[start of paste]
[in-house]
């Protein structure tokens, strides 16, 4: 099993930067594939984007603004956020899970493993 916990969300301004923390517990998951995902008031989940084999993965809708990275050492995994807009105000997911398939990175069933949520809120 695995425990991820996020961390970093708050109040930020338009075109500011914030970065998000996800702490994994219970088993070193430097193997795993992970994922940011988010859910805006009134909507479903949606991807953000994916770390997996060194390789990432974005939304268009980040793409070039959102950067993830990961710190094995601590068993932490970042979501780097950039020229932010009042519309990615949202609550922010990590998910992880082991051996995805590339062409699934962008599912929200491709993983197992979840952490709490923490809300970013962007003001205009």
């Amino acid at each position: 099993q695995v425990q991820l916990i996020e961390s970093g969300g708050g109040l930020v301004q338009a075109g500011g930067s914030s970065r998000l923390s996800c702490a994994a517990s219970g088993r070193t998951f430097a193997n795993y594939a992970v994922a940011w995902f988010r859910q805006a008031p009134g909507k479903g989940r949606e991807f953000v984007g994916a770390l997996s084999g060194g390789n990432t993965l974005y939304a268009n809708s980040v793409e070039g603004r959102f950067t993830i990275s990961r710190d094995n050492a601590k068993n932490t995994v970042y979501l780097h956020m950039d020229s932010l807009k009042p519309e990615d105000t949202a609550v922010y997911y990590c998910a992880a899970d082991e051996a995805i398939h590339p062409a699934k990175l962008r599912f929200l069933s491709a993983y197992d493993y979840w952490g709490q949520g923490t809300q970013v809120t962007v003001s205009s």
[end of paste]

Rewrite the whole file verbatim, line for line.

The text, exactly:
[in-house]
């Protein structure tokens, strides 16, 4: 099993930067594939984007603004956020899970493993 916990969300301004923390517990998951995902008031989940084999993965809708990275050492995994807009105000997911398939990175069933949520809120 695995425990991820996020961390970093708050109040930020338009075109500011914030970065998000996800702490994994219970088993070193430097193997795993992970994922940011988010859910805006009134909507479903949606991807953000994916770390997996060194390789990432974005939304268009980040793409070039959102950067993830990961710190094995601590068993932490970042979501780097950039020229932010009042519309990615949202609550922010990590998910992880082991051996995805590339062409699934962008599912929200491709993983197992979840952490709490923490809300970013962007003001205009």
């Amino acid at each position: 099993q695995v425990q991820l916990i996020e961390s970093g969300g708050g109040l930020v301004q338009a075109g500011g930067s914030s970065r998000l923390s996800c702490a994994a517990s219970g088993r070193t998951f430097a193997n795993y594939a992970v994922a940011w995902f988010r859910q805006a008031p009134g909507k479903g989940r949606e991807f953000v984007g994916a770390l997996s084999g060194g390789n990432t993965l974005y939304a268009n809708s980040v793409e070039g603004r959102f950067t993830i990275s990961r710190d094995n050492a601590k068993n932490t995994v970042y979501l780097h956020m950039d020229s932010l807009k009042p519309e990615d105000t949202a609550v922010y997911y990590c998910a992880a899970d082991e051996a995805i398939h590339p062409a699934k990175l962008r599912f929200l069933s491709a993983y197992d493993y979840w952490g709490q949520g923490t809300q970013v809120t962007v003001s205009s």